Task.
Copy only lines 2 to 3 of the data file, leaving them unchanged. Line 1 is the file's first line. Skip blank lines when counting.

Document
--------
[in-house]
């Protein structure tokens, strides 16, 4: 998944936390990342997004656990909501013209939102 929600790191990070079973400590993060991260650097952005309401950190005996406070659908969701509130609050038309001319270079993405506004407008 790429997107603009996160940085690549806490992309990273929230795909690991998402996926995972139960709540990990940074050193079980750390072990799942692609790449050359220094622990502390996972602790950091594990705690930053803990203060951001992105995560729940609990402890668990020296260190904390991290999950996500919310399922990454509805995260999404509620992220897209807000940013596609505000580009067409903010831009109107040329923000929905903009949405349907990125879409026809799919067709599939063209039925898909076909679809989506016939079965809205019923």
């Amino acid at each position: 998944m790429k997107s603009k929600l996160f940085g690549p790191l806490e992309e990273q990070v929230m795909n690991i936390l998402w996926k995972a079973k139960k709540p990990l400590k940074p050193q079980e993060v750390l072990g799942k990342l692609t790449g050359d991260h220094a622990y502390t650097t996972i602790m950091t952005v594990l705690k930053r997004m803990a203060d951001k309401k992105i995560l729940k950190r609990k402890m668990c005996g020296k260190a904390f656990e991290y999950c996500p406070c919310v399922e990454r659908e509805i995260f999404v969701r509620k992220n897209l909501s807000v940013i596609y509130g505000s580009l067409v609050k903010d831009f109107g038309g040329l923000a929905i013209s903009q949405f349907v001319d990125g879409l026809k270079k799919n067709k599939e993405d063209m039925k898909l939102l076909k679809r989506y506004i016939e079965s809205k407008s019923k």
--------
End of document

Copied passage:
């Protein structure tokens, strides 16, 4: 998944936390990342997004656990909501013209939102 929600790191990070079973400590993060991260650097952005309401950190005996406070659908969701509130609050038309001319270079993405506004407008 790429997107603009996160940085690549806490992309990273929230795909690991998402996926995972139960709540990990940074050193079980750390072990799942692609790449050359220094622990502390996972602790950091594990705690930053803990203060951001992105995560729940609990402890668990020296260190904390991290999950996500919310399922990454509805995260999404509620992220897209807000940013596609505000580009067409903010831009109107040329923000929905903009949405349907990125879409026809799919067709599939063209039925898909076909679809989506016939079965809205019923």
């Amino acid at each position: 998944m790429k997107s603009k929600l996160f940085g690549p790191l806490e992309e990273q990070v929230m795909n690991i936390l998402w996926k995972a079973k139960k709540p990990l400590k940074p050193q079980e993060v750390l072990g799942k990342l692609t790449g050359d991260h220094a622990y502390t650097t996972i602790m950091t952005v594990l705690k930053r997004m803990a203060d951001k309401k992105i995560l729940k950190r609990k402890m668990c005996g020296k260190a904390f656990e991290y999950c996500p406070c919310v399922e990454r659908e509805i995260f999404v969701r509620k992220n897209l909501s807000v940013i596609y509130g505000s580009l067409v609050k903010d831009f109107g038309g040329l923000a929905i013209s903009q949405f349907v001319d990125g879409l026809k270079k799919n067709k599939e993405d063209m039925k898909l939102l076909k679809r989506y506004i016939e079965s809205k407008s019923k």